2.2 GREECE - 2.100 Tyrins aerial view of ruins 2.101 Tyrins...

Info iconThis preview shows pages 1–3. Sign up to view the full content.

View Full Document Right Arrow Icon
1 TIRYNS Built on a hilltop, the form of settlement that we nd at Tiryns is called a citadel because its chief function was to remain defensible, offering protection to its inhabitants. Lacking the isolation of the Minoans, who built on at land or on the sides of hills, the Mycenaeans had to secure themselves by building on hilltops that offered a lookout to the valley and to any approaching invaders. A ramp along the walls of the citadel accedes to the chieftain’s palace with its megaron. (Figures 2.102 – 2.105) A tomb was found at Tiryns in which a prince had been interred in a shaft grave with a false door. The Mycenaean practice of swaddling the bodies of the dead in bandages was probably a custom that had been brought back from Egypt by mercenaries employed by the pharaohs to repel the foreign invasion of the Hyksos. In any event, the concept of bandaging bodies and, also at times, of mummifying them and the generous use of gold implements bespeaks of a familiarity with Egyptian customs as well as the involvement of the Mycenaeans in international commerce. The bold prominence of hard limestone on which the Mycenaean citadel sat was made even more impregnable by the custom of building walls that encircled their settlements. The Mycenaeans constructed these walls using huge polygonal blocks of stone, a practice that later generations of ancient Greeks called cyclopean masonry because they thought that the only way such walls could have been built was by giants or Cyclopes. These walls were 20 – 25 feet thick and just as high. Each of 2.102: Tyrins, palace, plan 2.100: Tyrins, aerial view of ruins 2.103: Tyrins, palace, axonometric reconstruction 2.104: Tyrins, palace, reconstruction 2.105: Tyrins, palace, megaron 2.101: Tyrins, plan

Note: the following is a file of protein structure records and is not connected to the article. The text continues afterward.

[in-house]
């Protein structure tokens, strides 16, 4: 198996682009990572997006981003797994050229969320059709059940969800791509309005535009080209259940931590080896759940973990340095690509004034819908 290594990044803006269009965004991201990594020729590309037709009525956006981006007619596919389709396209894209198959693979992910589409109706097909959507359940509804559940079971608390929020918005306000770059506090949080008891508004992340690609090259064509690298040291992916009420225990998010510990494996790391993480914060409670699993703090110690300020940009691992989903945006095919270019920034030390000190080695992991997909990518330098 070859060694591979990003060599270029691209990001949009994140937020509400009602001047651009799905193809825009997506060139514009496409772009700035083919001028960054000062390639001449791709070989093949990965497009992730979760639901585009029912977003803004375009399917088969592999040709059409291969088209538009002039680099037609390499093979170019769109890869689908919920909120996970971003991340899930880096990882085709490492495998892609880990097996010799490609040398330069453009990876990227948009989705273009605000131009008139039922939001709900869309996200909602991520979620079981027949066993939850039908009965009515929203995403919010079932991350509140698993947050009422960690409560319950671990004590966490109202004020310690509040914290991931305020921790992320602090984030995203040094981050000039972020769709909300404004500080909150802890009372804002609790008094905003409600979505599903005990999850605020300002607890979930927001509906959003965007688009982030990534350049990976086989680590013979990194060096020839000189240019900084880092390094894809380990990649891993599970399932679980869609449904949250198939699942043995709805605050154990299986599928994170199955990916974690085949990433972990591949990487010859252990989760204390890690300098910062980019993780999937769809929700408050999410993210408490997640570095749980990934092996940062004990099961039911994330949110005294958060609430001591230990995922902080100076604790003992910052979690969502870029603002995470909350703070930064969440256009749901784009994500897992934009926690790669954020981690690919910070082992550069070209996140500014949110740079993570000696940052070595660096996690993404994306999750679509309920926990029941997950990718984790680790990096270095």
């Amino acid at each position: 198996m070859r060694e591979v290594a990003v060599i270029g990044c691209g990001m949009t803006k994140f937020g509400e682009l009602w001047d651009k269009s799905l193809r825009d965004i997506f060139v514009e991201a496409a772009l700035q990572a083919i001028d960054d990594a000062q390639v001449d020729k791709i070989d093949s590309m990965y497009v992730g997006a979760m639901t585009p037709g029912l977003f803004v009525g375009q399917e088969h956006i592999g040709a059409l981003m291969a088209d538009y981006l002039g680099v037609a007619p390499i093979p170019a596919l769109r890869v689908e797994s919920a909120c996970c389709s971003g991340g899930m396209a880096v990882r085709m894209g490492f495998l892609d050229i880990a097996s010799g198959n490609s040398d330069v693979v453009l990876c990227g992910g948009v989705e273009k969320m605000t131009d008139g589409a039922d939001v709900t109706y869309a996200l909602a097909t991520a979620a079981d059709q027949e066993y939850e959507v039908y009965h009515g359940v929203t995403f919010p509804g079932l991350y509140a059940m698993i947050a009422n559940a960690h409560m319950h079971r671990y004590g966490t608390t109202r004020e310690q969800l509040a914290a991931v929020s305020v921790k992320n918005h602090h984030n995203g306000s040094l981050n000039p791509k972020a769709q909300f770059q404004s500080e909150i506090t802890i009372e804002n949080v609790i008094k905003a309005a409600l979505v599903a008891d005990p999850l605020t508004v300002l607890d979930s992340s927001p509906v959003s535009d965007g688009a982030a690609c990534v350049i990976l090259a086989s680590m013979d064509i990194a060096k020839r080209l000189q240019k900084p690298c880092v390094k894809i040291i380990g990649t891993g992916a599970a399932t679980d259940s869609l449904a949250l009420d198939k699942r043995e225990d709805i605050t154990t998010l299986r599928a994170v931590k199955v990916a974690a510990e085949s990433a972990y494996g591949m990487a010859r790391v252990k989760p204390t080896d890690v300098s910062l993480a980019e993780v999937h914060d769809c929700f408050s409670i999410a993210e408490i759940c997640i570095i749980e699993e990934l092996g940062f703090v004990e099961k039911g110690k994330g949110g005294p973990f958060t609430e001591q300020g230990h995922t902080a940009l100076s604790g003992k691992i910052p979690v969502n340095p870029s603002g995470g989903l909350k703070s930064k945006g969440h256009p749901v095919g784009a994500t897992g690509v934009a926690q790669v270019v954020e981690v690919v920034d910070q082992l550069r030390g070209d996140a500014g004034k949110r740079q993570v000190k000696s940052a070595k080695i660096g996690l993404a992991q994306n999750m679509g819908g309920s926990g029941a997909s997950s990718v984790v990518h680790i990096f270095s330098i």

Background image of page 1

Info iconThis preview has intentionally blurred sections. Sign up to view the full version.

View Full DocumentRight Arrow Icon
2 the boulders weighed about 5 tons. This practice may have been prologue to the building of columns with superimposed drums of stone during the Hellenic era of Greek culture. Scholars have conjectured that one of the reasons that Mycenaean builders used such enormous stone for building the fortied walls of their citadels was that metal for stone cutting and dressing was rare. Hence, it was more economical for them to move immense stones with sleds on rollers using large teams of manual laborers rather than to cut the quarried stone to smaller sizes. MYCENAE The palace at Mycenae cannot be found because in later centuries a temple was built over it. There are, however, two interesting and important monumental structures that survive at Mycenae. One is the gate of the citadel and the other is a tomb. The gate is known as the Lion’s Gate and was built around 1300BC. As the main entrance to the citadel, it is an opening in a defensive wall of cyclopean masonry. (Figures 2.110 - 2.113) The gateposts are 10’ x 6’ x 2.5’ megalithic blocks that support a 15’ x 6.5’ x 3’ lintel weighing 25 tons. There were double doors in the gate the pivots
Background image of page 2
Image of page 3
This is the end of the preview. Sign up to access the rest of the document.

This note was uploaded on 04/08/2008 for the course ARCH 2110 taught by Professor Bell during the Fall '07 term at Rensselaer Polytechnic Institute.

Page1 / 22

2.2 GREECE - 2.100 Tyrins aerial view of ruins 2.101 Tyrins...

This preview shows document pages 1 - 3. Sign up to view the full document.

View Full Document Right Arrow Icon
Ask a homework question - tutors are online